The popularity of summer camp is soaring, with attendance topping 14 million each year, according to Marla Coleman, president of the American Camping Association (ACA) in Martinsville, IN. The good news is that there are more than 14,000 day and resident camps in the U.S. according to 2017 ACA report. That means you have plenty of options, from specialty camps focusing on such activities as computers, acting, or hockey, to traditional cabin camping in the woods.
Before you dive into the selection process, start first with determining whether your child is ready for camp — and truly interested. Most kids start sleepaway (resident) camp at age 7 or 8, while day camp caters to kids as young as 3. If you're contemplating sleepaway camp, consider whether your youngster has spent the night away from home with friends or relatives. If so, was he comfortable with it?
"If a child isn't able to separate from parents in other settings, that would be a red flag," explains Coleman. A child should also possess a baseline of skills to cope without Mom or Dad, such as the ability to cut his meat at mealtime. "Not that kids won't get help," Coleman says, "but they'll need to have the foundations there."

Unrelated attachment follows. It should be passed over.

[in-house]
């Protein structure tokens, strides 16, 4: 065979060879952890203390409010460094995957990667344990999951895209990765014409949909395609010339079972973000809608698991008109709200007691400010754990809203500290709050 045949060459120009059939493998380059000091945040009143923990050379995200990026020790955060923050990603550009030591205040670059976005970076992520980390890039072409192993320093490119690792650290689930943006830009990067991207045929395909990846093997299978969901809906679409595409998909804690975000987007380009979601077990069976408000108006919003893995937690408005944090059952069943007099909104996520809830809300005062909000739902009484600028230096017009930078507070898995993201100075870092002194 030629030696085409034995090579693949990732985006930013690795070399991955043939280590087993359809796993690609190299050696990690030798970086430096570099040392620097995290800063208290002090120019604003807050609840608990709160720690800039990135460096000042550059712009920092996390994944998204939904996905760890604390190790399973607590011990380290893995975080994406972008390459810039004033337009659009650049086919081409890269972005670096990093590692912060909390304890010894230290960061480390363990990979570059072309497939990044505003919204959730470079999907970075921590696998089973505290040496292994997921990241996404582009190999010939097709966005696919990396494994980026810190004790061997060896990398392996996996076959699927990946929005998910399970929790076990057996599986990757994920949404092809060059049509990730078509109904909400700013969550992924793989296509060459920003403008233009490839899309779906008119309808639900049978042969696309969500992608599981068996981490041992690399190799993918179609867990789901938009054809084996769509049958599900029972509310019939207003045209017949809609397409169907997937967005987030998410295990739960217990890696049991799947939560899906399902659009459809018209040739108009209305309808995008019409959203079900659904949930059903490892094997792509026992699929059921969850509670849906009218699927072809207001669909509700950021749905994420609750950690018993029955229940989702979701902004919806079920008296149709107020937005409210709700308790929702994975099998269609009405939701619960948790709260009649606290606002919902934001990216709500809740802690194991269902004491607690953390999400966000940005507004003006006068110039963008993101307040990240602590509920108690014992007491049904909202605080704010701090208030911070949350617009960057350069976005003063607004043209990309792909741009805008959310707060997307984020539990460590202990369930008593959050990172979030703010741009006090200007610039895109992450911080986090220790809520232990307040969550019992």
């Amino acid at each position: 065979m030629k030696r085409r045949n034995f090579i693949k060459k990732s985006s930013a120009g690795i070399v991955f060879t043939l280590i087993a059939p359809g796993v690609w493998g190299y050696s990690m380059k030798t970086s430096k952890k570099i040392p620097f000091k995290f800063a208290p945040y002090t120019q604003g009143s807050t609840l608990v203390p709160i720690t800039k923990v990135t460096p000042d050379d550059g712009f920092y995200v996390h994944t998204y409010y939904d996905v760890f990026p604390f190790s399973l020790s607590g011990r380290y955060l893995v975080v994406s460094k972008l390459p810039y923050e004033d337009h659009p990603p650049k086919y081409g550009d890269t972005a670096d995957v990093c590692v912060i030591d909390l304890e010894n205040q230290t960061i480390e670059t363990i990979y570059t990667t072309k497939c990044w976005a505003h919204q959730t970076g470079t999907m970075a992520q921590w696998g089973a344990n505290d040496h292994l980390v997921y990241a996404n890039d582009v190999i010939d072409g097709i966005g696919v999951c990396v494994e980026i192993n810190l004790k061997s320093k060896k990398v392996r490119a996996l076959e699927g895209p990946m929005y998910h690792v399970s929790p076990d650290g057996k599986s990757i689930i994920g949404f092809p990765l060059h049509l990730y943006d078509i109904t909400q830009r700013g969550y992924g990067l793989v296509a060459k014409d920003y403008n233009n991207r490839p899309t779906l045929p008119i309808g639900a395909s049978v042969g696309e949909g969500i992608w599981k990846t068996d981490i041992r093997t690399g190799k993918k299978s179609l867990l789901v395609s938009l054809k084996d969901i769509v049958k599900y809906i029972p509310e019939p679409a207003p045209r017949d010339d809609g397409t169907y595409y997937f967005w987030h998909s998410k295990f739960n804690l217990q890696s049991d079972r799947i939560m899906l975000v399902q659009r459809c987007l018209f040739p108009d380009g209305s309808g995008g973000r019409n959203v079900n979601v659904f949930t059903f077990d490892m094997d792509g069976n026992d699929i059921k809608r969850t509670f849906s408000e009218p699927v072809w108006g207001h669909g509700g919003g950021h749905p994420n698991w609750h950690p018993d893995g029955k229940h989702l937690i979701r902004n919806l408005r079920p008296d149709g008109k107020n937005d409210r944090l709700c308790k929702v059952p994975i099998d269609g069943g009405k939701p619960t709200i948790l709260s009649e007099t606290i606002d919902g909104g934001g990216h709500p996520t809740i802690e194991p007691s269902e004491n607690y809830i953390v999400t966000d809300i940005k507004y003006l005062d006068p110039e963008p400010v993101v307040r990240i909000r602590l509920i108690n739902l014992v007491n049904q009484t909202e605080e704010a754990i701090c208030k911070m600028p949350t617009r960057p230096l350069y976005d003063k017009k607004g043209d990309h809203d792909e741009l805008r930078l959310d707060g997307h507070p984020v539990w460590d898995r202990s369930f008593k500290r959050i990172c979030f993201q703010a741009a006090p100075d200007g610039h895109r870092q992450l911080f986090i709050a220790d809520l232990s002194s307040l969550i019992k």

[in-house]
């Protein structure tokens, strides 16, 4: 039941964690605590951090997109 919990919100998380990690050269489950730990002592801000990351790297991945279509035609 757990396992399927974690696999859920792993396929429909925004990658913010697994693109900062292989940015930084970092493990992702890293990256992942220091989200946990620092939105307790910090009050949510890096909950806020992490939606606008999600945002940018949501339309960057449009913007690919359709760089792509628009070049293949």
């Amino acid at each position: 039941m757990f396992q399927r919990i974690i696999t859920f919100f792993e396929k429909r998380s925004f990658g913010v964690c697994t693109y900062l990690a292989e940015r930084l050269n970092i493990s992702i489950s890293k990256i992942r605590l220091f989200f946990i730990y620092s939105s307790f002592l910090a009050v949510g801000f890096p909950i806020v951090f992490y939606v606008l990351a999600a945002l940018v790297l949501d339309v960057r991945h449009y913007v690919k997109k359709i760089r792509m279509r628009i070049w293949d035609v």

If your child seems cool to the idea of camp, don't push, says Coleman. But do make sure he has a clear understanding of what it's like and hasn't been influenced by misinformation from friends.
Once you're confident that your child is ready and eager for camp, Coleman suggests that you concentrate your search on accredited camps. To qualify, a camp must meet more than 300 standards related to health, safety, and program quality. The ACA Web site includes a list of all accredited camps, searchable by region, cost, and a variety of other criteria. Camp fairs held through the country are another way to get an overview of options and speak directly with representatives from individual camps.
Here's a look at some of the options you have to choose from: